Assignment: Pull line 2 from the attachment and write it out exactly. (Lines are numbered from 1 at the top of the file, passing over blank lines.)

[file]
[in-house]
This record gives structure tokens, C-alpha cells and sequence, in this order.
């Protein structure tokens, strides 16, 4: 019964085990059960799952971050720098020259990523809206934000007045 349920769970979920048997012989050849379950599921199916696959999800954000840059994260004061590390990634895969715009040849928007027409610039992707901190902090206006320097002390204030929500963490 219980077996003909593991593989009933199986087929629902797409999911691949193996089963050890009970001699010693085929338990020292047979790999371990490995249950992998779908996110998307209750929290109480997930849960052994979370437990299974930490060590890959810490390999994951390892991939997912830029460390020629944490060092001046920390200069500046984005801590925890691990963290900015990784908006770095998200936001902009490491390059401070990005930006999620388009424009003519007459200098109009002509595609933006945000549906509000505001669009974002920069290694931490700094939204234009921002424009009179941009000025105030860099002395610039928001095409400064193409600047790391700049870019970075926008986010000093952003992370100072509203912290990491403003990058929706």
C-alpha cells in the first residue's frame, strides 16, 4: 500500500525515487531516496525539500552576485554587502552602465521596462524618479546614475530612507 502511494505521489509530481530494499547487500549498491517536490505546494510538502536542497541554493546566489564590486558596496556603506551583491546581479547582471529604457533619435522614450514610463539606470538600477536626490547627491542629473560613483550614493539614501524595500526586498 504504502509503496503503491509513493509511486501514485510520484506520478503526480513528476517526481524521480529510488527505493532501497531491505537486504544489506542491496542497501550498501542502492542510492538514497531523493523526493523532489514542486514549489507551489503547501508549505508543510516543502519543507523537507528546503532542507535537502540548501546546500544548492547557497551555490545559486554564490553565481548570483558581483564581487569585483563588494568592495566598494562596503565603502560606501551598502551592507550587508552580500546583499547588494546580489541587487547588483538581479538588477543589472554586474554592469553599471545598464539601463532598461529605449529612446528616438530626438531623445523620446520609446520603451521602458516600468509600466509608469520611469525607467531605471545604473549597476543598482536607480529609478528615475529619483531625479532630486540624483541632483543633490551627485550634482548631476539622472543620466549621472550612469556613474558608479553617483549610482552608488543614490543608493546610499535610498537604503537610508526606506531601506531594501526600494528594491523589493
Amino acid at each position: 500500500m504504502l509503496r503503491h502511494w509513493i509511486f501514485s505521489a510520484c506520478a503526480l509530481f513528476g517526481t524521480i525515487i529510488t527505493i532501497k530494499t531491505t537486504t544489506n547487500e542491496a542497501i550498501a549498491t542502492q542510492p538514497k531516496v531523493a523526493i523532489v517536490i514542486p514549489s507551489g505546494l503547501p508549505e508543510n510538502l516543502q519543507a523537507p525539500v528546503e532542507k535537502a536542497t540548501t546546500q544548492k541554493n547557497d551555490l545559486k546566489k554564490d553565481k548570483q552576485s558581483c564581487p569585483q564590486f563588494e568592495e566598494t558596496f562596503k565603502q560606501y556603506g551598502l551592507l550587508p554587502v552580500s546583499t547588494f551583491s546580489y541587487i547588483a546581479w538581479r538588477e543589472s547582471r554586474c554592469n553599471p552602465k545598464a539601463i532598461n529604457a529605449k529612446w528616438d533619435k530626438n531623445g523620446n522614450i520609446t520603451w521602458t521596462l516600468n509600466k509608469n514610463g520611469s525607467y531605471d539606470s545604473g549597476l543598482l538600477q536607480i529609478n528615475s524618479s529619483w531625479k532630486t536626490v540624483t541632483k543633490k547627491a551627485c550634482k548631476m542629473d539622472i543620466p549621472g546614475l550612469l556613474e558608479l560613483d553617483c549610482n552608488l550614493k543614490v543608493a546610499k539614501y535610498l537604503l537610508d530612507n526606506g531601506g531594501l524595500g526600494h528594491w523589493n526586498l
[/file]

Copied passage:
This record gives structure tokens, C-alpha cells and sequence, in this order.